Stop Chasing Pain empowers readers to take back control of their lives from pain—to get over their fear of movement and regain a connection with their bodies. Movement is brain candy and neural nitro for the whole body. Change how you move and you change your life!
The human body is designed to move. Today’s sedentary lifestyles and cookie-cutter exercise programs make us more prone to pain and injury. The answer lies in going back to how we learned to move in the first place, taking the body back to ground zero and tapping into fundamental human movement patterns. Full-body movements that integrate our muscular subsystems gives us strength, power, flexibility, timing, and coordination.
Stability (the ability to control force) rules the movement road. Mobility without the ability to control it becomes a liability. This book helps readers regain stability by using Dr. Perry’s unique RAIL Reset system to optimize function of the movement subsystems. Release, Activate, Integrate, Locomotion is the simple system that teaches people how to move better and keep it that way.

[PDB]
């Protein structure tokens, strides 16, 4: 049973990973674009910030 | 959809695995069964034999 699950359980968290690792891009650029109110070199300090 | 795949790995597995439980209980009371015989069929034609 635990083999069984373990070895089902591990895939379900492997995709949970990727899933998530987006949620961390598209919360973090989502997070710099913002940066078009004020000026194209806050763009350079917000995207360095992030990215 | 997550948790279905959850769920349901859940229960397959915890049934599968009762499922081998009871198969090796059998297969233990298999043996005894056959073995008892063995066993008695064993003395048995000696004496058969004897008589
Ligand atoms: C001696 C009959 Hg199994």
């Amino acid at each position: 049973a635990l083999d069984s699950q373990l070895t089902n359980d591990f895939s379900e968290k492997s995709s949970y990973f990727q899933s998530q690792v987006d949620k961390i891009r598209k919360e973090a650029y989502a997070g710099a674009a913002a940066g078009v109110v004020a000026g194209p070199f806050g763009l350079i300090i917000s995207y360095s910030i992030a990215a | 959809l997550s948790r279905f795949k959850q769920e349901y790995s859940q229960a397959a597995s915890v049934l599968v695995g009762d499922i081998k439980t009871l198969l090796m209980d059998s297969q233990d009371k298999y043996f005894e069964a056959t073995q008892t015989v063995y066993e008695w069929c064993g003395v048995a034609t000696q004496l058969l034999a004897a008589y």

Strength isn’t built; it’s granted by the nervous system. The brain is always asking itself how safe a movement is and whether giving us more strength is a good idea. Make the brain and body feel safe (read: stable) and it will give us the movements we want. Proximal stability equals optimal distal mobility.
Stop Chasing Pain begins with a fundamental pattern assessment to help readers see where they fall on the movement scale and how much stability they need to regain. Then it explains how to use the RAIL Reset system (Release, Activate, Integrate, Locomotion) to regress movement and progress strength. Mobility restrictions and pain are linked to dysfunction in the five movement subsystems: intrinsics, posterior oblique, anterior oblique, lateral, and deep longitudinal. Without these we don’t move. Dr. Perry shows readers how to release them with rollers, balls, and bands; activate them with Chapman Reflex points; integrate with Powerhouse stretching and Primal Movement Chains fundamental patterns; and then stand up and move (locomotion).
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